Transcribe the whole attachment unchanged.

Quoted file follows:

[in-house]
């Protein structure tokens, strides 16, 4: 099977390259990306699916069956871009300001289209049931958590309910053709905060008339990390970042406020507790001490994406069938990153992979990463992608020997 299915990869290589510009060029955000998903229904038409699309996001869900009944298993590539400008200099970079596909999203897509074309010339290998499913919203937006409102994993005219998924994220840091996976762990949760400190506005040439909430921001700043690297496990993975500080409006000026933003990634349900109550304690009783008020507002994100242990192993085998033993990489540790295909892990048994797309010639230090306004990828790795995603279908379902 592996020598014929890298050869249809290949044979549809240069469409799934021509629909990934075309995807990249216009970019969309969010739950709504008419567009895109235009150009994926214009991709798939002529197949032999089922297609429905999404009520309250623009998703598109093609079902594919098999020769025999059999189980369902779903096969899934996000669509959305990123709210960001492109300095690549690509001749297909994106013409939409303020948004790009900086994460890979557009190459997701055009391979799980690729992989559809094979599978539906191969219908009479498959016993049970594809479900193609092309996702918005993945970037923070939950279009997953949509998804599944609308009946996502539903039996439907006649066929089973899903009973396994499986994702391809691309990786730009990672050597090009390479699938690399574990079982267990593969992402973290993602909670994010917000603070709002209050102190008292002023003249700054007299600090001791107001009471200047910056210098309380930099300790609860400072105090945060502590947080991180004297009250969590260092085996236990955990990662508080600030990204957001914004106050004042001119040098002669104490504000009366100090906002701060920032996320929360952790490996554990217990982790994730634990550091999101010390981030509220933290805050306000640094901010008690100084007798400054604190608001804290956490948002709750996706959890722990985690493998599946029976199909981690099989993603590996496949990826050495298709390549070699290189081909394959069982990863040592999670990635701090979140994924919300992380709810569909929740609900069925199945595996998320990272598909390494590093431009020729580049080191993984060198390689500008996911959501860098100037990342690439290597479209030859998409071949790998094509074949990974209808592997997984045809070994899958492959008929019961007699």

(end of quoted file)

[in-house]
């Protein structure tokens, strides 16, 4: 099977390259990306699916069956871009300001289209049931958590309910053709905060008339990390970042406020507790001490994406069938990153992979990463992608020997 299915990869290589510009060029955000998903229904038409699309996001869900009944298993590539400008200099970079596909999203897509074309010339290998499913919203937006409102994993005219998924994220840091996976762990949760400190506005040439909430921001700043690297496990993975500080409006000026933003990634349900109550304690009783008020507002994100242990192993085998033993990489540790295909892990048994797309010639230090306004990828790795995603279908379902 592996020598014929890298050869249809290949044979549809240069469409799934021509629909990934075309995807990249216009970019969309969010739950709504008419567009895109235009150009994926214009991709798939002529197949032999089922297609429905999404009520309250623009998703598109093609079902594919098999020769025999059999189980369902779903096969899934996000669509959305990123709210960001492109300095690549690509001749297909994106013409939409303020948004790009900086994460890979557009190459997701055009391979799980690729992989559809094979599978539906191969219908009479498959016993049970594809479900193609092309996702918005993945970037923070939950279009997953949509998804599944609308009946996502539903039996439907006649066929089973899903009973396994499986994702391809691309990786730009990672050597090009390479699938690399574990079982267990593969992402973290993602909670994010917000603070709002209050102190008292002023003249700054007299600090001791107001009471200047910056210098309380930099300790609860400072105090945060502590947080991180004297009250969590260092085996236990955990990662508080600030990204957001914004106050004042001119040098002669104490504000009366100090906002701060920032996320929360952790490996554990217990982790994730634990550091999101010390981030509220933290805050306000640094901010008690100084007798400054604190608001804290956490948002709750996706959890722990985690493998599946029976199909981690099989993603590996496949990826050495298709390549070699290189081909394959069982990863040592999670990635701090979140994924919300992380709810569909929740609900069925199945595996998320990272598909390494590093431009020729580049080191993984060198390689500008996911959501860098100037990342690439290597479209030859998409071949790998094509074949990974209808592997997984045809070994899958492959008929019961007699």